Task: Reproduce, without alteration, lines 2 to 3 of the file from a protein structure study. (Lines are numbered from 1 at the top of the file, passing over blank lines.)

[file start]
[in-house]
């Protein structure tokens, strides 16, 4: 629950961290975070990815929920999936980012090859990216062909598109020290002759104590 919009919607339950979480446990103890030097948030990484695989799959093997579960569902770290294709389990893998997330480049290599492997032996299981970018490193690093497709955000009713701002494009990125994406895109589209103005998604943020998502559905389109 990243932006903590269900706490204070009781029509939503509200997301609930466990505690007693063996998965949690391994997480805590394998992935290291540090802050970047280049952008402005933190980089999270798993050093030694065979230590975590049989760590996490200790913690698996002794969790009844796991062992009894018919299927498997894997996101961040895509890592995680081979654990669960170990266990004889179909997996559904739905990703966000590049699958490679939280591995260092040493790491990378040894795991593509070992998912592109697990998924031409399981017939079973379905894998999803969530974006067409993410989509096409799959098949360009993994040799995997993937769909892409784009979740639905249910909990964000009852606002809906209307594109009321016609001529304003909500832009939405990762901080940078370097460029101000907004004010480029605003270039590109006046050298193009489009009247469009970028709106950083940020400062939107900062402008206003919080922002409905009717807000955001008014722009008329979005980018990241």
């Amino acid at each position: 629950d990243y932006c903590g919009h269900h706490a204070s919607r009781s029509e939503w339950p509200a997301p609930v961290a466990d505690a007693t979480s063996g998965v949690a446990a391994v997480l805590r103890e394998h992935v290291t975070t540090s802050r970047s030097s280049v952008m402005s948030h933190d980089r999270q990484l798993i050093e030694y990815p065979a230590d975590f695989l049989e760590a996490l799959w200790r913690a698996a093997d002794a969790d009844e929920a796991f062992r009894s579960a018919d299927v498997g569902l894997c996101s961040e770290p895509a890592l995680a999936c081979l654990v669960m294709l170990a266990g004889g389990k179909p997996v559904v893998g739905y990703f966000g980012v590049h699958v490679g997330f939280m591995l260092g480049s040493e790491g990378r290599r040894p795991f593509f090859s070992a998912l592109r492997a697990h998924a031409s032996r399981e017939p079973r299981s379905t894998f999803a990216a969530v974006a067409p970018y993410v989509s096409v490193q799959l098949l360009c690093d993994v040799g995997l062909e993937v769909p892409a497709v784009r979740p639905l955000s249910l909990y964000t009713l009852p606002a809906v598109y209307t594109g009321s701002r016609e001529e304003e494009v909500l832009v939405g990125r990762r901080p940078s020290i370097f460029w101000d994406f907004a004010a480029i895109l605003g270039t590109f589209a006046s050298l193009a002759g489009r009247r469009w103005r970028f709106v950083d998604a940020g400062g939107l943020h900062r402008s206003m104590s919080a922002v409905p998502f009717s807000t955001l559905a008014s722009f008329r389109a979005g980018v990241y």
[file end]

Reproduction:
């Protein structure tokens, strides 16, 4: 629950961290975070990815929920999936980012090859990216062909598109020290002759104590 919009919607339950979480446990103890030097948030990484695989799959093997579960569902770290294709389990893998997330480049290599492997032996299981970018490193690093497709955000009713701002494009990125994406895109589209103005998604943020998502559905389109 990243932006903590269900706490204070009781029509939503509200997301609930466990505690007693063996998965949690391994997480805590394998992935290291540090802050970047280049952008402005933190980089999270798993050093030694065979230590975590049989760590996490200790913690698996002794969790009844796991062992009894018919299927498997894997996101961040895509890592995680081979654990669960170990266990004889179909997996559904739905990703966000590049699958490679939280591995260092040493790491990378040894795991593509070992998912592109697990998924031409399981017939079973379905894998999803969530974006067409993410989509096409799959098949360009993994040799995997993937769909892409784009979740639905249910909990964000009852606002809906209307594109009321016609001529304003909500832009939405990762901080940078370097460029101000907004004010480029605003270039590109006046050298193009489009009247469009970028709106950083940020400062939107900062402008206003919080922002409905009717807000955001008014722009008329979005980018990241």
């Amino acid at each position: 629950d990243y932006c903590g919009h269900h706490a204070s919607r009781s029509e939503w339950p509200a997301p609930v961290a466990d505690a007693t979480s063996g998965v949690a446990a391994v997480l805590r103890e394998h992935v290291t975070t540090s802050r970047s030097s280049v952008m402005s948030h933190d980089r999270q990484l798993i050093e030694y990815p065979a230590d975590f695989l049989e760590a996490l799959w200790r913690a698996a093997d002794a969790d009844e929920a796991f062992r009894s579960a018919d299927v498997g569902l894997c996101s961040e770290p895509a890592l995680a999936c081979l654990v669960m294709l170990a266990g004889g389990k179909p997996v559904v893998g739905y990703f966000g980012v590049h699958v490679g997330f939280m591995l260092g480049s040493e790491g990378r290599r040894p795991f593509f090859s070992a998912l592109r492997a697990h998924a031409s032996r399981e017939p079973r299981s379905t894998f999803a990216a969530v974006a067409p970018y993410v989509s096409v490193q799959l098949l360009c690093d993994v040799g995997l062909e993937v769909p892409a497709v784009r979740p639905l955000s249910l909990y964000t009713l009852p606002a809906v598109y209307t594109g009321s701002r016609e001529e304003e494009v909500l832009v939405g990125r990762r901080p940078s020290i370097f460029w101000d994406f907004a004010a480029i895109l605003g270039t590109f589209a006046s050298l193009a002759g489009r009247r469009w103005r970028f709106v950083d998604a940020g400062g939107l943020h900062r402008s206003m104590s919080a922002v409905p998502f009717s807000t955001l559905a008014s722009f008329r389109a979005g980018v990241y």